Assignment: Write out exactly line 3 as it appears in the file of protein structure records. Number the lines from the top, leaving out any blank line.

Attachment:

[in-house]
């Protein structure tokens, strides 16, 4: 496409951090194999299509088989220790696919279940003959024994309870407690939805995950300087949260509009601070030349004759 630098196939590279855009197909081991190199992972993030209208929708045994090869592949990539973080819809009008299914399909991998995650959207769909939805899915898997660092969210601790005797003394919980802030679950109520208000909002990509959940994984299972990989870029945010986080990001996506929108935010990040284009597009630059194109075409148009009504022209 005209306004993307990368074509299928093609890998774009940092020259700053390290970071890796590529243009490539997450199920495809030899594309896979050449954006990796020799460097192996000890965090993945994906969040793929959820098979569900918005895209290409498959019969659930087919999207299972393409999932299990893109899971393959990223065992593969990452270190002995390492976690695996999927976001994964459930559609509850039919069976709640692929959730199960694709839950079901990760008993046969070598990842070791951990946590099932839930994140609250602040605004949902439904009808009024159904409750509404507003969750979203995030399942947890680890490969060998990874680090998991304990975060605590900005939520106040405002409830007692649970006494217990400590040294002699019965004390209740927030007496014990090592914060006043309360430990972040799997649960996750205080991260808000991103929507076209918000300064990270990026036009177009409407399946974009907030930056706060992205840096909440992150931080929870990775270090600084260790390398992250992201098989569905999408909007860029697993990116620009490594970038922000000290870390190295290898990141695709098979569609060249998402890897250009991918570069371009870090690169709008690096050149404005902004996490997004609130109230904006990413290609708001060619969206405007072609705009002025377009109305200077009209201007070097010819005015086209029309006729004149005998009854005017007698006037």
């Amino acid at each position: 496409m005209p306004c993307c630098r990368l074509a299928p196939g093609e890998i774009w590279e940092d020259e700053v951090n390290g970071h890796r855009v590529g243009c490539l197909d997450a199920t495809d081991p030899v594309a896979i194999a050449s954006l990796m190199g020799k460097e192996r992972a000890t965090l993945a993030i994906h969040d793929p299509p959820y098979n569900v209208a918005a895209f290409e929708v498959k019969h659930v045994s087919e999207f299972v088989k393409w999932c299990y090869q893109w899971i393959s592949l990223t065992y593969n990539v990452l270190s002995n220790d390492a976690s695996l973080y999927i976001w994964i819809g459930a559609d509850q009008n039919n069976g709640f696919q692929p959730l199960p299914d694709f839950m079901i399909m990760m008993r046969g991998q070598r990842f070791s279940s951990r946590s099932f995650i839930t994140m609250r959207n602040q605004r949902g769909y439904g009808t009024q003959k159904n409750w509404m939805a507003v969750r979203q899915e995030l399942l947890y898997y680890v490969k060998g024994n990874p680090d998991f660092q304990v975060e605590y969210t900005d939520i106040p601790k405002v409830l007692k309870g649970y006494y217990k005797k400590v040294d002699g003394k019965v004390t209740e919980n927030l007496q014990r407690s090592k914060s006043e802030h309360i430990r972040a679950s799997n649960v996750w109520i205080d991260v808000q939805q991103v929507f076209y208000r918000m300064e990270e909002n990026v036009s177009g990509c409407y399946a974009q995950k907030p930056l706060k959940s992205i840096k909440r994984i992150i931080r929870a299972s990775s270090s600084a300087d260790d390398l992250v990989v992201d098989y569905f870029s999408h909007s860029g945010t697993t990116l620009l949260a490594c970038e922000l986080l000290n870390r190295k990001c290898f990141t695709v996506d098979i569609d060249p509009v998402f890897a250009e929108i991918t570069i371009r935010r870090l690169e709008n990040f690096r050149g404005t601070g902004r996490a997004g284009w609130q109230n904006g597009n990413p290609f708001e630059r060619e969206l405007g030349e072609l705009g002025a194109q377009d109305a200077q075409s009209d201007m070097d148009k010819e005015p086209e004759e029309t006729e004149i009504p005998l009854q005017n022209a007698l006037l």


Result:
């Amino acid at each position: 496409m005209p306004c993307c630098r990368l074509a299928p196939g093609e890998i774009w590279e940092d020259e700053v951090n390290g970071h890796r855009v590529g243009c490539l197909d997450a199920t495809d081991p030899v594309a896979i194999a050449s954006l990796m190199g020799k460097e192996r992972a000890t965090l993945a993030i994906h969040d793929p299509p959820y098979n569900v209208a918005a895209f290409e929708v498959k019969h659930v045994s087919e999207f299972v088989k393409w999932c299990y090869q893109w899971i393959s592949l990223t065992y593969n990539v990452l270190s002995n220790d390492a976690s695996l973080y999927i976001w994964i819809g459930a559609d509850q009008n039919n069976g709640f696919q692929p959730l199960p299914d694709f839950m079901i399909m990760m008993r046969g991998q070598r990842f070791s279940s951990r946590s099932f995650i839930t994140m609250r959207n602040q605004r949902g769909y439904g009808t009024q003959k159904n409750w509404m939805a507003v969750r979203q899915e995030l399942l947890y898997y680890v490969k060998g024994n990874p680090d998991f660092q304990v975060e605590y969210t900005d939520i106040p601790k405002v409830l007692k309870g649970y006494y217990k005797k400590v040294d002699g003394k019965v004390t209740e919980n927030l007496q014990r407690s090592k914060s006043e802030h309360i430990r972040a679950s799997n649960v996750w109520i205080d991260v808000q939805q991103v929507f076209y208000r918000m300064e990270e909002n990026v036009s177009g990509c409407y399946a974009q995950k907030p930056l706060k959940s992205i840096k909440r994984i992150i931080r929870a299972s990775s270090s600084a300087d260790d390398l992250v990989v992201d098989y569905f870029s999408h909007s860029g945010t697993t990116l620009l949260a490594c970038e922000l986080l000290n870390r190295k990001c290898f990141t695709v996506d098979i569609d060249p509009v998402f890897a250009e929108i991918t570069i371009r935010r870090l690169e709008n990040f690096r050149g404005t601070g902004r996490a997004g284009w609130q109230n904006g597009n990413p290609f708001e630059r060619e969206l405007g030349e072609l705009g002025a194109q377009d109305a200077q075409s009209d201007m070097d148009k010819e005015p086209e004759e029309t006729e004149i009504p005998l009854q005017n022209a007698l006037l």